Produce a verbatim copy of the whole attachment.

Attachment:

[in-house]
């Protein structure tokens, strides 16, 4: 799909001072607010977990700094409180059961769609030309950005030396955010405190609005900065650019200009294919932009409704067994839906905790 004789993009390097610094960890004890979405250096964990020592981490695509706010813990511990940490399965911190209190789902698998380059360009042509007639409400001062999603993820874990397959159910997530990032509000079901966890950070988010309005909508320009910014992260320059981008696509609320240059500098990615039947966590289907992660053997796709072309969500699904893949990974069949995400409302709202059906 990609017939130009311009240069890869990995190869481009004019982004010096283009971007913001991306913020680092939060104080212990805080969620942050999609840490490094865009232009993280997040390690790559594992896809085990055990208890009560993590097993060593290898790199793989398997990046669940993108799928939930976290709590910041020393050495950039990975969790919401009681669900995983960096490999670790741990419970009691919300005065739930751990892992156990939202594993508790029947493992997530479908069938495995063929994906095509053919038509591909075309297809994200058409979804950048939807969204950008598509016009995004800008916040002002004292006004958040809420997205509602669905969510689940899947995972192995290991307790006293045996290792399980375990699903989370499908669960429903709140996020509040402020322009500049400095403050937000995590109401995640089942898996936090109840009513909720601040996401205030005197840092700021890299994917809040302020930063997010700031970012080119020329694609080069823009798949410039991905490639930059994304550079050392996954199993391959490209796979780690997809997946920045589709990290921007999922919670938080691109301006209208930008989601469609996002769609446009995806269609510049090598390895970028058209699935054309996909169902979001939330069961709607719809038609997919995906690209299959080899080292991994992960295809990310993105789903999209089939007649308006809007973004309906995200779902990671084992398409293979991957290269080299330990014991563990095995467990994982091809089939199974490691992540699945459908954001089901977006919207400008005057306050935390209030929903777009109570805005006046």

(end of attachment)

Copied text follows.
[in-house]
């Protein structure tokens, strides 16, 4: 799909001072607010977990700094409180059961769609030309950005030396955010405190609005900065650019200009294919932009409704067994839906905790 004789993009390097610094960890004890979405250096964990020592981490695509706010813990511990940490399965911190209190789902698998380059360009042509007639409400001062999603993820874990397959159910997530990032509000079901966890950070988010309005909508320009910014992260320059981008696509609320240059500098990615039947966590289907992660053997796709072309969500699904893949990974069949995400409302709202059906 990609017939130009311009240069890869990995190869481009004019982004010096283009971007913001991306913020680092939060104080212990805080969620942050999609840490490094865009232009993280997040390690790559594992896809085990055990208890009560993590097993060593290898790199793989398997990046669940993108799928939930976290709590910041020393050495950039990975969790919401009681669900995983960096490999670790741990419970009691919300005065739930751990892992156990939202594993508790029947493992997530479908069938495995063929994906095509053919038509591909075309297809994200058409979804950048939807969204950008598509016009995004800008916040002002004292006004958040809420997205509602669905969510689940899947995972192995290991307790006293045996290792399980375990699903989370499908669960429903709140996020509040402020322009500049400095403050937000995590109401995640089942898996936090109840009513909720601040996401205030005197840092700021890299994917809040302020930063997010700031970012080119020329694609080069823009798949410039991905490639930059994304550079050392996954199993391959490209796979780690997809997946920045589709990290921007999922919670938080691109301006209208930008989601469609996002769609446009995806269609510049090598390895970028058209699935054309996909169902979001939330069961709607719809038609997919995906690209299959080899080292991994992960295809990310993105789903999209089939007649308006809007973004309906995200779902990671084992398409293979991957290269080299330990014991563990095995467990994982091809089939199974490691992540699945459908954001089901977006919207400008005057306050935390209030929903777009109570805005006046």